Tucker noted how the American Trucking Associations (ATA) has observed that 60,800 drivers are needed immediately, with that figure expected to grow to more than 160,000 over the next few years, by 2028.
“I am always cautious to interpret what the ATA said on this, because it is a trade association and represents its members,” he said. “If you look at data from the FMCSA, it says that the nation has hired and attracted well more than that 160,000 by 2028. In fact, just this year, there have been 385,000 drivers hired to the national driver pool, with about 3.14 million drivers in the for-hire fleet. They just happen to not want to work with the largest fleets…and are going to smaller fleets for the most part, with huge [driver] churn happening at the largest fleets. You then see that the only way for these large carriers to grow is through acquisition.”
What’s more, he said there is more of a pattern occurring in which drivers are leaving their long-term carrier employers to go to competitors, which he said is atypical. And Tucker said of drivers.
“Drivers are the tail wagging the dog today,” he said. “We have talked a lot over the years about how important it is to treat drivers with respect, with things like a lounge, clean restrooms, parking, and those kinds of things have never been more important. As a retention tool, carriers are saying ‘we cannot serve that customer any longer, because we are going to lose our drivers.’”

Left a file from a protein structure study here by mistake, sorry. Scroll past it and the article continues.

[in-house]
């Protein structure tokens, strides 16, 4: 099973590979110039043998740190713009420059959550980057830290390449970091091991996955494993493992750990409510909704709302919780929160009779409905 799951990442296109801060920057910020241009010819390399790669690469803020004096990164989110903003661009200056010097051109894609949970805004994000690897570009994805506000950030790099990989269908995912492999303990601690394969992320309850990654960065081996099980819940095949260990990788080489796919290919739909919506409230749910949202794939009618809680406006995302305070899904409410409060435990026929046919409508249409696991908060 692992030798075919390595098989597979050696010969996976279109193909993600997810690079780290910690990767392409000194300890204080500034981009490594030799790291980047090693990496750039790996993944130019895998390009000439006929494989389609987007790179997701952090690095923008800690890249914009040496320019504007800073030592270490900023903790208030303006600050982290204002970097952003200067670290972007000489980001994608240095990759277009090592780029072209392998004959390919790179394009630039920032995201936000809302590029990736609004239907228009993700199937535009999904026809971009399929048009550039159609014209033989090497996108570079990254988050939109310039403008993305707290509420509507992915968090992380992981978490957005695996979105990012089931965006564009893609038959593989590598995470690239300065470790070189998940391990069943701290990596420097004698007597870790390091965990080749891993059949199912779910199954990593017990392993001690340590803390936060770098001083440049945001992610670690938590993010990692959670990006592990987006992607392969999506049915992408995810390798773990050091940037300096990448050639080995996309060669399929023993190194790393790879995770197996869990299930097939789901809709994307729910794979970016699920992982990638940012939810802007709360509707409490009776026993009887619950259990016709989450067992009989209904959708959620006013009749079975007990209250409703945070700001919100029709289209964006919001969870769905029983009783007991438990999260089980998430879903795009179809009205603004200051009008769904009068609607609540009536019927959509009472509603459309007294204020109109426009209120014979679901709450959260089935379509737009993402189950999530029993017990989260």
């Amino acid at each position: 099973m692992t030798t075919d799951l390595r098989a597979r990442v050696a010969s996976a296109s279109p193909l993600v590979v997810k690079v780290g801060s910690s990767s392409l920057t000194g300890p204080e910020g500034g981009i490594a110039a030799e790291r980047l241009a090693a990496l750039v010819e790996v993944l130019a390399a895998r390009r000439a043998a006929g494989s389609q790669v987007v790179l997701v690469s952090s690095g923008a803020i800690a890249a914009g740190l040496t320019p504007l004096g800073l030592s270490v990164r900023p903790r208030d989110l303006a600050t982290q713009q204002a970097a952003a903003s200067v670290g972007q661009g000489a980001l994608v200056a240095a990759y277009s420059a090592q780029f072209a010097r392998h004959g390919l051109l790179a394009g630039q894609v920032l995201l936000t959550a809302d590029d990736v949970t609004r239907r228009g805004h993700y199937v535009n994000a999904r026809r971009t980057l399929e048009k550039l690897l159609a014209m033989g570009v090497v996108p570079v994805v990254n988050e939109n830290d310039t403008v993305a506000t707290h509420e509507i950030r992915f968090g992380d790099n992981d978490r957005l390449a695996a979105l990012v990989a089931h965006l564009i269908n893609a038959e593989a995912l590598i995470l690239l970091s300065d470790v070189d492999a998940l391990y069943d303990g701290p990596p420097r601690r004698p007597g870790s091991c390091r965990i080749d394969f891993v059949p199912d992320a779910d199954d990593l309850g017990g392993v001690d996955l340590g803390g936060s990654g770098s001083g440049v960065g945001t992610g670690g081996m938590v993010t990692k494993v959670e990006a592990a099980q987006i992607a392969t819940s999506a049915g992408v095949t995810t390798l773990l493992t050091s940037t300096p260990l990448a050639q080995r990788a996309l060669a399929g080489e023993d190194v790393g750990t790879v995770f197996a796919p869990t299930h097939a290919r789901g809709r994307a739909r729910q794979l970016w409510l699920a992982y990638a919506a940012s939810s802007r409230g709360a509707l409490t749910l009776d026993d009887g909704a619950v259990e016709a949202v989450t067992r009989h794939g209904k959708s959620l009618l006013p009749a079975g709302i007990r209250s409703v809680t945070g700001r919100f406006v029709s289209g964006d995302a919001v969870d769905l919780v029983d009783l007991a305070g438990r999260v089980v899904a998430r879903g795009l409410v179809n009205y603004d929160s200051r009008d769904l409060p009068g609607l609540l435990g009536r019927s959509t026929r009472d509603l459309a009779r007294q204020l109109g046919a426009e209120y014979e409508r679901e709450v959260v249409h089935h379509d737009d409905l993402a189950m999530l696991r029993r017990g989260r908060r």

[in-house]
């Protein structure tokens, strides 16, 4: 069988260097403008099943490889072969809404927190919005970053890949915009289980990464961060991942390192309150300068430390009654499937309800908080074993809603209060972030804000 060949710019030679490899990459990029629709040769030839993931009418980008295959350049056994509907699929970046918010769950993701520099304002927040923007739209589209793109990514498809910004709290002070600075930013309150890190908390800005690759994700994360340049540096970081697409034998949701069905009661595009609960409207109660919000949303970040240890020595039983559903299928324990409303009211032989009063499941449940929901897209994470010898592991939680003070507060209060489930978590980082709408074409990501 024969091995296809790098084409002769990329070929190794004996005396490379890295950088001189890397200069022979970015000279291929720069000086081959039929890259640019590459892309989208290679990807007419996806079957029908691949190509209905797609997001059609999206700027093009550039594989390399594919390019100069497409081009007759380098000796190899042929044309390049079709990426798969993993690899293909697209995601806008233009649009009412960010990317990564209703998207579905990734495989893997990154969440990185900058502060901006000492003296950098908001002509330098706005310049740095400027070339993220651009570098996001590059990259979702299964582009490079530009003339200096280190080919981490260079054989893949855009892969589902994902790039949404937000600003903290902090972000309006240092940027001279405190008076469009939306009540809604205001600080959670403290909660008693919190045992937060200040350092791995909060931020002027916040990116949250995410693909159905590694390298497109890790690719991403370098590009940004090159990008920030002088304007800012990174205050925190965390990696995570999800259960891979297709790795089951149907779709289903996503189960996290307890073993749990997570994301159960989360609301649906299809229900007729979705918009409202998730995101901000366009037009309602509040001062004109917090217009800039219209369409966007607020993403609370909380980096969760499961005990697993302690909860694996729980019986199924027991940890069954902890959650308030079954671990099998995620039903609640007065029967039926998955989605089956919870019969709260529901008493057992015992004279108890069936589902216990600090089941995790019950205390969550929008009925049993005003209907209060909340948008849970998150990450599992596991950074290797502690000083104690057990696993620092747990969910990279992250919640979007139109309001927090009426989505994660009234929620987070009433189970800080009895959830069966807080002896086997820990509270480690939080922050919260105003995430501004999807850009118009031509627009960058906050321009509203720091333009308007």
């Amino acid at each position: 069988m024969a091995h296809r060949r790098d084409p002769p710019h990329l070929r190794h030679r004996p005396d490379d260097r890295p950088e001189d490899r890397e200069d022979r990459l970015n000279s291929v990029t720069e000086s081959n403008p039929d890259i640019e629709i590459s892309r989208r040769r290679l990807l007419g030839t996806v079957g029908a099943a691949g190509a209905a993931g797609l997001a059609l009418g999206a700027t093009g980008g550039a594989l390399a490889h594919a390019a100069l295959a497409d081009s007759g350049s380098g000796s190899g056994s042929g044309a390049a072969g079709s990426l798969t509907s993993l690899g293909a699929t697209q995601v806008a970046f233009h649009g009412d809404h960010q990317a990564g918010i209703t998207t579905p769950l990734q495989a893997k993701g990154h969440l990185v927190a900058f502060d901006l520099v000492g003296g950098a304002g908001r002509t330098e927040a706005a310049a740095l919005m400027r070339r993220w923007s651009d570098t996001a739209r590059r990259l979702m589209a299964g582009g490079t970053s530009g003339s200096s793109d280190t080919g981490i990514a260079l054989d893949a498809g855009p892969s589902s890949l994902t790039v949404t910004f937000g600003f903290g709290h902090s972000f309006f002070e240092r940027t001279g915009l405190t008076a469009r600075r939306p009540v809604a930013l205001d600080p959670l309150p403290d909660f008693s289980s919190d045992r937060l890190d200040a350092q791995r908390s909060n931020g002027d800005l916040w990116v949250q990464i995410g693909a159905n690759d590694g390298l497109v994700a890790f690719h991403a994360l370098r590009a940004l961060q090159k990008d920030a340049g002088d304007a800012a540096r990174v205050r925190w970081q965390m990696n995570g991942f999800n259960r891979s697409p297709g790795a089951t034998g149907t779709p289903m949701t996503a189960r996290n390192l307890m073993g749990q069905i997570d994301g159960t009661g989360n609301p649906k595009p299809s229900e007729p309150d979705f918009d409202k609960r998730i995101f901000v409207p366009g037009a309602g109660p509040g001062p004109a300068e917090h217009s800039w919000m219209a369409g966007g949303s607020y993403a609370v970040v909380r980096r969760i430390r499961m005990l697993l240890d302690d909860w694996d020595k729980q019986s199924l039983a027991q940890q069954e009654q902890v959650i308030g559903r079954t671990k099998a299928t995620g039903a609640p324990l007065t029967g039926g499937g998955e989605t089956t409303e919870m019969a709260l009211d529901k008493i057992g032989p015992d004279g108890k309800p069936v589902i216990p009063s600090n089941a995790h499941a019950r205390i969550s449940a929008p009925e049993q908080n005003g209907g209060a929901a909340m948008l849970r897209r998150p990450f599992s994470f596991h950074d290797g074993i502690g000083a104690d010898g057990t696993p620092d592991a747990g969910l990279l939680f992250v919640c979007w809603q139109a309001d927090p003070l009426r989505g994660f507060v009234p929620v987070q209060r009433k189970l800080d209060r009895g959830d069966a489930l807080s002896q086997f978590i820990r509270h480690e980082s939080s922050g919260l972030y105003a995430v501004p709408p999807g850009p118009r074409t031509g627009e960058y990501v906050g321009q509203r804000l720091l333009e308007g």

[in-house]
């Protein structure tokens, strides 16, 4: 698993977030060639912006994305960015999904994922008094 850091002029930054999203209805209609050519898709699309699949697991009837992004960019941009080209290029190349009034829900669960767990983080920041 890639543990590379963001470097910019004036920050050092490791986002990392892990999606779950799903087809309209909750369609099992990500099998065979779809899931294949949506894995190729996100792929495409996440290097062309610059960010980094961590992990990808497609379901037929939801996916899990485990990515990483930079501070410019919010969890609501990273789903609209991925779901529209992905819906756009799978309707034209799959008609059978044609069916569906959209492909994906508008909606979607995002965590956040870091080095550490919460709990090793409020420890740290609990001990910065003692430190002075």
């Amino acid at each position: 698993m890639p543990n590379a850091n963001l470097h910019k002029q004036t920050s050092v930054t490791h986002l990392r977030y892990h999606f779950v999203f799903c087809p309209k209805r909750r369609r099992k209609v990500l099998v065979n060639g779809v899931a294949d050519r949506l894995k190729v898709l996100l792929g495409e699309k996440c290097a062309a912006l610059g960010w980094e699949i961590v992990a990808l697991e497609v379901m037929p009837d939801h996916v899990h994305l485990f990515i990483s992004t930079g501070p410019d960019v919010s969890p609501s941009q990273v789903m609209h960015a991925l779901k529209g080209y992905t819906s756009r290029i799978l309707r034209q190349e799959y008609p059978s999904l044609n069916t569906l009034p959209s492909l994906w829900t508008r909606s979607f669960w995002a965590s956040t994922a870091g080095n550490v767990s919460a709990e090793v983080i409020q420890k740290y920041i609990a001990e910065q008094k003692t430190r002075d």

In terms of how things could play out from here, Tucker looked back at past capacity crises as a guide.
“The first capacity crisis, in my career, was 2003-2005, which was really the first one since deregulation,” he said. “That took about a year-and-a-half and was driven by ELD and the economy. 2014 was the next one, due to the Polar Vortex occurring during a growth cycle for the nation’s longest economic recovery and took about six months to work itself through. The next one, which felt like 2003, was 2017-2018, which was a little bit of stimulus and ELD, during a growth cycle and towards the end of the ten-year long economic recovery. That one took about 16 months to work itself through.”
The pandemic-induced 2020-2021 capacity crisis, though, is somewhat different according to Tucker, due to the impact of the pandemic.
“All supply chains were upended [in March 2020], completely upended,” he said. “Carriers and shippers, manufacturers, importers, and exporters, and just about everyone, had to reimagine their supply chains. We had never seen anything like that. New contracts, new relationships, and new industries were met with contracts through suppliers. Then over the course of the next 15 months, the churn, the turnover, and the pivoting in our economy and the supply chain evolutions each of our companies have gone through are still working themselves out. In many areas of the country, we have just opened up restaurants to full capacity and are coming out of this thing. We are in a huge economic boom right now, and supply chains are changing. That is unprecedented as well. We are one year into this capacity crisis, and I don’t think anyone is anticipating an end before the end of this year.”
About the Author
Jeff Berman, Group News Editor
Jeff Berman is Group News Editor for Logistics Management, Modern Materials Handling, and Supply Chain Management Review. Jeff works and lives in Cape Elizabeth, Maine, where he covers all aspects of the supply chain, logistics, freight transportation, and materials handling sectors on a daily basis. Contact Jeff Berman